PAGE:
Since the founding of America, our constitution has been an important guiding document for the country and each state. The Bill of Rights demonstrates a fundamental fairness that should apply to everyone within the justice system. While clearly there were some significant flaws, including that giant loophole which allowed for the enslavement of human beings, Americans still fundamentally wish to see our country as a fair one. Applied equitably and equally, due process and prohibiting excessive punishment are important American ideals we should all appreciate.
When people are forcefully removed from their homes, this is a life changing experience for many families and children. Tenants often lose belongings, money, important paperwork, and sentimental items in the eviction process. Children may be removed from their communities, leaving behind friendships, teachers, and other important relationships which are significant for proper social and emotional development. Workers will miss days of work, and far too often, they end up losing their jobs entirely. It is evident that securing decent housing after an eviction is nearly impossible. Often, eviction is the introduction for families to homelessness. None of these life-shattering consequences of eviction are fair, and they are certainly long lasting and extreme.
Tenants in eviction court almost always lose. Most often tenants don’t show up to court or they show up without representation. Eviction proceedings take hours. It is valuable time that hourly workers often don’t have on a given day. When tenants do win, their eviction is denied; they are allowed to stay in place, but landlords are almost never forced to compensate their tenants for legal expenses or time off work. In the legal fight, there is a big difference between civil and criminal cases, however it is clear to many that the scales of justice are more tilted towards property owners than their tenants in Missouri.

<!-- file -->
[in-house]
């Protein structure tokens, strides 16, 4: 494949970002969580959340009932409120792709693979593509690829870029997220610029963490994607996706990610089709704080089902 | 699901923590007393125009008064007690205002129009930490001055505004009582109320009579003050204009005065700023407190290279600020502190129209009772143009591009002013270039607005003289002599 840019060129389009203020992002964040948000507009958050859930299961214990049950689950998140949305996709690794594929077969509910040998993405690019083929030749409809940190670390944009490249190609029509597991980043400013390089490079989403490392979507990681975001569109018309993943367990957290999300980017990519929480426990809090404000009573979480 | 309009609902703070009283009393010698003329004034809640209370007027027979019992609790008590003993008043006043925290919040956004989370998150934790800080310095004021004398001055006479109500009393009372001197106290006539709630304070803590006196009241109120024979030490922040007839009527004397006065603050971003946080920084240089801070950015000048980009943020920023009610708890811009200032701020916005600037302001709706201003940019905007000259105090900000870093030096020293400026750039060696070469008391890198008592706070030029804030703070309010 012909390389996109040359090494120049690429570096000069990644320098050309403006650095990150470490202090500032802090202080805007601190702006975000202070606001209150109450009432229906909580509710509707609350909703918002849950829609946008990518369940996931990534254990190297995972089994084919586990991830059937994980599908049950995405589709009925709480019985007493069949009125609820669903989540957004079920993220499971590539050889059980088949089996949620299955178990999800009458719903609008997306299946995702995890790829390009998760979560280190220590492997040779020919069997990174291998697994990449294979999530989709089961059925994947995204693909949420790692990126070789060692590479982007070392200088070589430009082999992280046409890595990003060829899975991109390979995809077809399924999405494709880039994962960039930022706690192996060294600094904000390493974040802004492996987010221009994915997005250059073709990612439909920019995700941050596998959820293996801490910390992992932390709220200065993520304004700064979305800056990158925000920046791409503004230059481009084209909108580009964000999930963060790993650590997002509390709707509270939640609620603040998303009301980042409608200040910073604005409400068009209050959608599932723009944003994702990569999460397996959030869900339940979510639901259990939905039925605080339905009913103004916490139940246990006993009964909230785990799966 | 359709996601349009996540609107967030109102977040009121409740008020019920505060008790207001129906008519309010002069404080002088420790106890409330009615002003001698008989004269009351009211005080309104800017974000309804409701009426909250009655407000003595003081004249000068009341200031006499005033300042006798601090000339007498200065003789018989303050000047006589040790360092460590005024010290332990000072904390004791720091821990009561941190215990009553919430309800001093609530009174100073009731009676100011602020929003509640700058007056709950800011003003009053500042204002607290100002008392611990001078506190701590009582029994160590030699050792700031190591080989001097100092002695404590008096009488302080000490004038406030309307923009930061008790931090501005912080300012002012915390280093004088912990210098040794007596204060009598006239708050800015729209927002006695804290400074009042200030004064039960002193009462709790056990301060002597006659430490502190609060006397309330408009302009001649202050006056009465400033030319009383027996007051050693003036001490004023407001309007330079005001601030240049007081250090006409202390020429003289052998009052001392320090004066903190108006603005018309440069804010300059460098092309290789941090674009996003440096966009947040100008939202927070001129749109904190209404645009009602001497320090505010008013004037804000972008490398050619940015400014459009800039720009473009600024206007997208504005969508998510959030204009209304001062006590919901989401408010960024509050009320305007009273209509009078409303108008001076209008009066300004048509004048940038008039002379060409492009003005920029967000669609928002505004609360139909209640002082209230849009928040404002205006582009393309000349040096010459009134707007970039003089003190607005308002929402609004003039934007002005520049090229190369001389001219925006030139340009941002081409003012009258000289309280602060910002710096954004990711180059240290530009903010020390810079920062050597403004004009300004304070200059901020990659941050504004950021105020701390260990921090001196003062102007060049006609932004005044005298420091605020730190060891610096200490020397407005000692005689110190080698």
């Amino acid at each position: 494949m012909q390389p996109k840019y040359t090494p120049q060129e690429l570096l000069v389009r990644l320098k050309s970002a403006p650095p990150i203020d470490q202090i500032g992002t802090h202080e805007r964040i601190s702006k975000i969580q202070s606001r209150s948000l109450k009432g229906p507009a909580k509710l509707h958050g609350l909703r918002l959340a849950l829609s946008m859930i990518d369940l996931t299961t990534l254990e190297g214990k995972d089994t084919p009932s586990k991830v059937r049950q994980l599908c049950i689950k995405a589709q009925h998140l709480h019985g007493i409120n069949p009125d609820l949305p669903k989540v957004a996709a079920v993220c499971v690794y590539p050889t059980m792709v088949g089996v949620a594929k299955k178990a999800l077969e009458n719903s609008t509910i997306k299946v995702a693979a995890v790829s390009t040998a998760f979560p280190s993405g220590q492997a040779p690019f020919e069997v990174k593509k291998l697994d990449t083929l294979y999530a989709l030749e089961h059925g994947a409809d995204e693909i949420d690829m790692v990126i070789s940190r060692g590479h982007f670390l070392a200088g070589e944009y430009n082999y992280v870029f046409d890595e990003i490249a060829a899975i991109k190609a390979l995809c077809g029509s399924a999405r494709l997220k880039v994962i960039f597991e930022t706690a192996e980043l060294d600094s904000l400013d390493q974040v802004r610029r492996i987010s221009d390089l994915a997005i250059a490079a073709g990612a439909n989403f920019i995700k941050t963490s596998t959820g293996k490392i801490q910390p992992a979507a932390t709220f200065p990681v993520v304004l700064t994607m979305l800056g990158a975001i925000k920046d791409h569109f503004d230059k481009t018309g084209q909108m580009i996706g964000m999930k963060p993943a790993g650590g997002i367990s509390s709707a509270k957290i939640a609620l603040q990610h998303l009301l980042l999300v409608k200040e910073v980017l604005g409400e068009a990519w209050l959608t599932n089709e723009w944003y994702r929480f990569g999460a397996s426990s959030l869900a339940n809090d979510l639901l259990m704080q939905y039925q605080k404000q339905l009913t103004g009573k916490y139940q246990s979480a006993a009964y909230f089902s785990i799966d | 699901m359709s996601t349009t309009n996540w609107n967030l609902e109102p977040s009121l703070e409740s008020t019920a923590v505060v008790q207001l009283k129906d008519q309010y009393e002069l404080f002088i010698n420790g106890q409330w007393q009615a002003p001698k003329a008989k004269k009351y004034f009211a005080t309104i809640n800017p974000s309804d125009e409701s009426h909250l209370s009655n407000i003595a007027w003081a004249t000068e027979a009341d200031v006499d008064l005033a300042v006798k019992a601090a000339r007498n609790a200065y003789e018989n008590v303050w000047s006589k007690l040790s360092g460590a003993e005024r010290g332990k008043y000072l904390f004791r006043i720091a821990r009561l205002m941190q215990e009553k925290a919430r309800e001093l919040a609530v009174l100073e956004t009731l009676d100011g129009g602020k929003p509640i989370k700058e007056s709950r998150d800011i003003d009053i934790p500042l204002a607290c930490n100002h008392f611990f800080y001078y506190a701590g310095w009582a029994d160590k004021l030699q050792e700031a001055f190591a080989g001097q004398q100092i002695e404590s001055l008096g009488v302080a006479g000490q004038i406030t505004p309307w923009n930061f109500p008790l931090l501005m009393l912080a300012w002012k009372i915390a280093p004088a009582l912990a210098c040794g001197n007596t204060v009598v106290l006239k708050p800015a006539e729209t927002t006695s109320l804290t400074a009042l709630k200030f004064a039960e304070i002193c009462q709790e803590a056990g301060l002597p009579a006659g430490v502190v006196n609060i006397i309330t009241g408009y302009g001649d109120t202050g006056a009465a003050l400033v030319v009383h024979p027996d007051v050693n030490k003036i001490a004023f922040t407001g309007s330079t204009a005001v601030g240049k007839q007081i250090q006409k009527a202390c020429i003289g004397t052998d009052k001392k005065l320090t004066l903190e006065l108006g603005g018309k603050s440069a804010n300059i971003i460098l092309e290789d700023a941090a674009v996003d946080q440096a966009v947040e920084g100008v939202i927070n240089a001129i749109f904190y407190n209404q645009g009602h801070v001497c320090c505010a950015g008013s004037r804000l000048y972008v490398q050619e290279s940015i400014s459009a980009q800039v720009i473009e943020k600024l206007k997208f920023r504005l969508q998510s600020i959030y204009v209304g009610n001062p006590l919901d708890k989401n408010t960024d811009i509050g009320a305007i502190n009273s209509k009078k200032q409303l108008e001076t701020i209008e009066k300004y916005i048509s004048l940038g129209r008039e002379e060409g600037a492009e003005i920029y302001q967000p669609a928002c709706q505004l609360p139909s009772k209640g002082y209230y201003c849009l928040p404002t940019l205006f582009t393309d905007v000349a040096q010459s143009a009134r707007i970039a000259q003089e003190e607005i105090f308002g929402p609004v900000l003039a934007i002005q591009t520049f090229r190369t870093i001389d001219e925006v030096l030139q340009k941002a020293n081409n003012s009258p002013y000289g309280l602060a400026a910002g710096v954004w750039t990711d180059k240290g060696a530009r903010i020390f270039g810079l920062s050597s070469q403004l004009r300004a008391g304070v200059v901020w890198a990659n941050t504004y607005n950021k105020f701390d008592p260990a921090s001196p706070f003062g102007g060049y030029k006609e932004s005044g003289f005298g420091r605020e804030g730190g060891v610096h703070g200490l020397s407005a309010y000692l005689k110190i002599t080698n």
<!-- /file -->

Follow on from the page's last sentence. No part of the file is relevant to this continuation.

While evictions have slowed during the COVID-19 pandemic in major cities in Missouri, evictions have more than doubled in the last year in other parts of the state. Our partners at ArchCity Defenders can’t provide legal counseling for every tenant, but they did recently publish a Pro Se illustrated guidebook to help tenants represent themselves in eviction court. The guide helps tenants discover if their landlord has filed an eviction, how to file an appeal, and what to say in court. While the Pro Se STL book centers around the St Louis court system, we believe tenants all over the state will benefit from its advice.
With eviction having such a long lasting impact and the power imbalance that exists between landlords and their tenants, Empower Missouri believes every tenant should be entitled to legal representation in eviction court. Missouri residents should go through mediation before court, allowing them a chance to explain their side to someone impartial and help both parties come to an agreement. Until we reach that vision, showing up and speaking up in court is a tenant’s best chance.
Senior Policy and Organizing Director